Eyeing a sunny yellow poster curled around the grey concrete announcing a concert, I was immediately sad that we were leaving the next day, Monday, but remarked to Robert that the printer had put the wrong date on the poster. Today was Sunday, September 30th not the 29th, as the poster said. Because tomorrow we leave to go home and that is the 1st, my ticket says so. Oh noooo! Our tickets must be wrong or this poster is wrong. Call Delta and verify the reservations. I think we are suppose to do that any way and it will all be OK! But I told Tom to meet us at the Jackson Airport on Monday the 1st. Oh dear! Noowww what!! No internet, no e-mail. We made a mad dash for the telephone at the hotel and found the Delta number in Germany is very expensive, says the lady at the hotel desk. Ok!!! Think!!! Let's take the hotel shuttle to the airport, here it sits, and we can fix it and be back in the sunshine long before happy hour on the terrace of the Hotel Post Restaurant.
Just remember said the hotel lady, "We will not send a shuttle to bring just you back to the hotel." "Well, we will just take our chances," we quipped, as we stuffed ourselves in the shuttle with eight other people and were deposited outside the Frankfurt Airport departing terminal 10 minutes later. Now to the Delta desk, I thought. We are in the departure terminal, but the terminals are not all in the same building?? No! You need to catch the shuttle bus that runs between Terminal 1 and Terminal 2, number 1 being the arrival terminal and also the location of the main desk for Delta. Out to the front curb we go and board the bus with Terminal 1 on the destination board. For those passengers who have a small problem even if your are departing you need to go to the arrival terminal to find a fix-it desk. Delta here we come right in the middle of the ground floor of the arrival terminal. Picking a sympathetic face, "Sir, I think our tickets are wrong," I pleaded, "we are suppose to leave tomorrow and the ticket says on the first and that is Monday, tomorrow." " Madam your ticket is correct and you are booked on the first but it just happens to be on Tuesday and you are going to Huntsville, Alabama, correct?" our calm little attendant explained. " WHAT! Of course I am not going to Alabama, I am going to Mississippi," I exploded. "Okey dokey," he smiled, "we can fix that!"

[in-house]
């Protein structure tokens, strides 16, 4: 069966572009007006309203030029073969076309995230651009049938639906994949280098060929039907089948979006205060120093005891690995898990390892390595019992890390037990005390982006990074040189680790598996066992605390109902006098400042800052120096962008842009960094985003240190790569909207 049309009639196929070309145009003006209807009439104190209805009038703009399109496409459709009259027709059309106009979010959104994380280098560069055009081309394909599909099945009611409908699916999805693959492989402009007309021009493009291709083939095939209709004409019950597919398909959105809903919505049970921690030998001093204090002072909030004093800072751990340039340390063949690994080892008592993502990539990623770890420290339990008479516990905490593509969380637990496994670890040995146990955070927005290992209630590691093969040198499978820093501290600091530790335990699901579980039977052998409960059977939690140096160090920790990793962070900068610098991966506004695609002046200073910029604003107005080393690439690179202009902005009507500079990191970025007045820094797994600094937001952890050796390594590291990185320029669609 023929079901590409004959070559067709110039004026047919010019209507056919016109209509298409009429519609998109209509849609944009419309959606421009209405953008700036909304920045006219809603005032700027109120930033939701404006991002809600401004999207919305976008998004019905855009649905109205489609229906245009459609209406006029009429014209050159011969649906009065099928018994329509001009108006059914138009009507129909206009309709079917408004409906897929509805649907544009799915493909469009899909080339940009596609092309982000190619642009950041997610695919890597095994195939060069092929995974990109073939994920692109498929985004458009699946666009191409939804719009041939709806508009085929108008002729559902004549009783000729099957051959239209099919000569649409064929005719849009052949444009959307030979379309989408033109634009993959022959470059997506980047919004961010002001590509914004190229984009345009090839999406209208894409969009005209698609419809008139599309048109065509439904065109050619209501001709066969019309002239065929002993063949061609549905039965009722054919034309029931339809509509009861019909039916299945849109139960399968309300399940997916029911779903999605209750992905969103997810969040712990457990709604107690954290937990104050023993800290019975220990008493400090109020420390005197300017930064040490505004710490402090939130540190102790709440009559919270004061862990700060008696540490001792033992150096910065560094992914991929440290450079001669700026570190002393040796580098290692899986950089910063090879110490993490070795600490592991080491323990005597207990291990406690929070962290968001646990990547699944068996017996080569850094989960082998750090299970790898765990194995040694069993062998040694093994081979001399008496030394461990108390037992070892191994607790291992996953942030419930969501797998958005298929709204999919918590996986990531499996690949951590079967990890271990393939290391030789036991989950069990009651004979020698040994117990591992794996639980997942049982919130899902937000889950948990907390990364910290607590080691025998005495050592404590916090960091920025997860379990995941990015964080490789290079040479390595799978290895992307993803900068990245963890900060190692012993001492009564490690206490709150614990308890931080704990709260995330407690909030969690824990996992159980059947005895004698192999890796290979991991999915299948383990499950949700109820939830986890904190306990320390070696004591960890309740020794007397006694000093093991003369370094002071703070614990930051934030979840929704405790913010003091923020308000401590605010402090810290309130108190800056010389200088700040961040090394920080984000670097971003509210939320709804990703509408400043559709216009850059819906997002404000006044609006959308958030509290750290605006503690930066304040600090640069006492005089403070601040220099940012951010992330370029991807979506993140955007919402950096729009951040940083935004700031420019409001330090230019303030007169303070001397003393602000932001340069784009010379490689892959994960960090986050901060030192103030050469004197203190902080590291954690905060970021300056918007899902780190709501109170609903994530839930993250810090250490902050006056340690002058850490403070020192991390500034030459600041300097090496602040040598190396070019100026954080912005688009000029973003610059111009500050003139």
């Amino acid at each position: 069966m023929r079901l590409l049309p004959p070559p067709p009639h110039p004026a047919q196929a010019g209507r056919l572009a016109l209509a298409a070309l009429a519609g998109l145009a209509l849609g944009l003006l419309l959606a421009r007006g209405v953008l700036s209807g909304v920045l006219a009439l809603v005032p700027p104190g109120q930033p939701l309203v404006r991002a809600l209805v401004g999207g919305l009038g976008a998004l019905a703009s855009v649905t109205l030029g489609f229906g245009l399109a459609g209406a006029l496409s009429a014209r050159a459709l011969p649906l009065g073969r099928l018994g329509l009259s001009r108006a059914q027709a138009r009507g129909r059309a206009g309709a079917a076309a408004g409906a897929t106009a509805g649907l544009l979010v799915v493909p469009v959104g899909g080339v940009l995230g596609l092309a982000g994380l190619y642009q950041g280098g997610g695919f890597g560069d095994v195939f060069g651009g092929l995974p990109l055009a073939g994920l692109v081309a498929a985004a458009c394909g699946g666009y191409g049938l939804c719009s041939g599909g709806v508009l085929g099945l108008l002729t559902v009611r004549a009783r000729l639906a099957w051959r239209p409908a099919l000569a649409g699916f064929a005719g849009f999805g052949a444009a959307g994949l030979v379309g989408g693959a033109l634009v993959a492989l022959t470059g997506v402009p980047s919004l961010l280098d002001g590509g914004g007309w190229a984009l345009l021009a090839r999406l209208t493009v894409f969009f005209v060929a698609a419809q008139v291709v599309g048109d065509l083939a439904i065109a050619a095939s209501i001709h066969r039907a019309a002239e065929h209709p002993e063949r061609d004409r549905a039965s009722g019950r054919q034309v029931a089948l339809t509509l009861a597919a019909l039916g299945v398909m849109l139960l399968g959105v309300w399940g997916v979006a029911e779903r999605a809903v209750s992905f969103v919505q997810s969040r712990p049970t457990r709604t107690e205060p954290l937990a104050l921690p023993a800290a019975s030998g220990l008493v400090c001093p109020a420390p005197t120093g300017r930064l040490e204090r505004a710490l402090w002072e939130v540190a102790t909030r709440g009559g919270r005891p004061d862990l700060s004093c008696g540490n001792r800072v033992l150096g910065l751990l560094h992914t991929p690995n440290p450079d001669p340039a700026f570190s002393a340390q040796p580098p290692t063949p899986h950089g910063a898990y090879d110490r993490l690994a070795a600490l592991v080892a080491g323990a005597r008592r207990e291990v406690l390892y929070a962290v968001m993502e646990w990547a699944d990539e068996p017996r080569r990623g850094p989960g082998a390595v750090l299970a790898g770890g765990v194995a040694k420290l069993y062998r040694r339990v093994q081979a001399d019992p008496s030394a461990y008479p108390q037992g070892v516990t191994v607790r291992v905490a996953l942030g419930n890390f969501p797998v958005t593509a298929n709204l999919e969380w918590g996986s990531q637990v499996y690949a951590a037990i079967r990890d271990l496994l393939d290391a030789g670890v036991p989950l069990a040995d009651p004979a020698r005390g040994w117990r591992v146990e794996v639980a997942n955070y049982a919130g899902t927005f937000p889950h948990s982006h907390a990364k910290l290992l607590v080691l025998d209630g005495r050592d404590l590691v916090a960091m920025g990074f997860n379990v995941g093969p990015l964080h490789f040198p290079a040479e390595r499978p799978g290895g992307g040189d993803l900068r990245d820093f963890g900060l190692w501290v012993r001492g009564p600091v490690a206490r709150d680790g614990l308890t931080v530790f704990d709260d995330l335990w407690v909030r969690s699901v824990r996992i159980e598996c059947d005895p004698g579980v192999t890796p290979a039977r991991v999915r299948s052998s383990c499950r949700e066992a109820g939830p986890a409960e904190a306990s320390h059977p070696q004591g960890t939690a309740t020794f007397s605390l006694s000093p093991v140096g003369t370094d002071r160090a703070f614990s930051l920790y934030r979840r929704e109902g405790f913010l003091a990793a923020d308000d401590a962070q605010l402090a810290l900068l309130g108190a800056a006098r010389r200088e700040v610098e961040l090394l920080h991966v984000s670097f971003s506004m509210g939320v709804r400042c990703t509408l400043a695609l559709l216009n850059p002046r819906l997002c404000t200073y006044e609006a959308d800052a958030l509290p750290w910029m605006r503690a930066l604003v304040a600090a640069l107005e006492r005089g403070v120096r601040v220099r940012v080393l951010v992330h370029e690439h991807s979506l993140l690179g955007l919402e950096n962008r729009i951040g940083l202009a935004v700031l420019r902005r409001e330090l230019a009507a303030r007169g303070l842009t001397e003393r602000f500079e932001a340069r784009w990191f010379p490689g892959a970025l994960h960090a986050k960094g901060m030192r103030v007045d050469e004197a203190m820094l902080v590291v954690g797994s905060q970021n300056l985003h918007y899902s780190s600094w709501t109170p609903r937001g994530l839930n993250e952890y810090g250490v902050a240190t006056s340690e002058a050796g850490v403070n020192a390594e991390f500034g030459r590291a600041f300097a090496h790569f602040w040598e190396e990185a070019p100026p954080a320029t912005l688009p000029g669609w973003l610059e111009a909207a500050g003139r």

Well here we are now all checked in and surely there has to be a way to e-mail Tom to pick us up at the airport on Tuesday the 1st. Ah!!! Samsung free internet on the promenade level above the Delta desk. Only there seems to be 200 kids waiting in line to go online and they seem to have a lot more computer savvy than I. It just takes a few minutes they say, but why has this computer got funny controls; I just want a mouse, not a rolling ball. Ah! Hotmail at last, but what, I cannot send mail because my box is full and my account has been suspended. Wonderful!!! Well maybe I can empty the box and I can send mail"? Hello Tom, we are arriving on Tuesday, October the 1st." How many junk mails do I have . . . 300???? Drained from computer frustration we slog our way back to outside curb for the waiting shuttle. Amazingly there are new customers for the Hotel Post waiting and we get a free ride home.
Alas in Sindlinger, the sun still shines and the local brewmeister and his pub do call us. A German version of a pizza place across the street from the Hotel Post beconed us and we gladly slid our rushed bodies into a small table in earshot of the rowdy group clustered around the bar. Everyone seemed in a jolly mood as the barkeep rushed up to us and said only 10 minutes. We sighed and said sure that was ok we could wait. He hurriedly brought our drinks and said, "Please pay we close for the afternoon in 10 minutes, drink!." We drank and drank and were pushed out the door with the noisy group from the bar.
Oh well, how about a stroll down the east lane of this Sunday quiet village. Closed department stores, closed everything except the terrace at the Hotel Post. I plunked myself down in a comfortable wrought iron chair in the shade of the elms trees, gathered my pen and journal and begin to scribble, because no one is going to believe all this, but we still have one more day to see Frankfurt.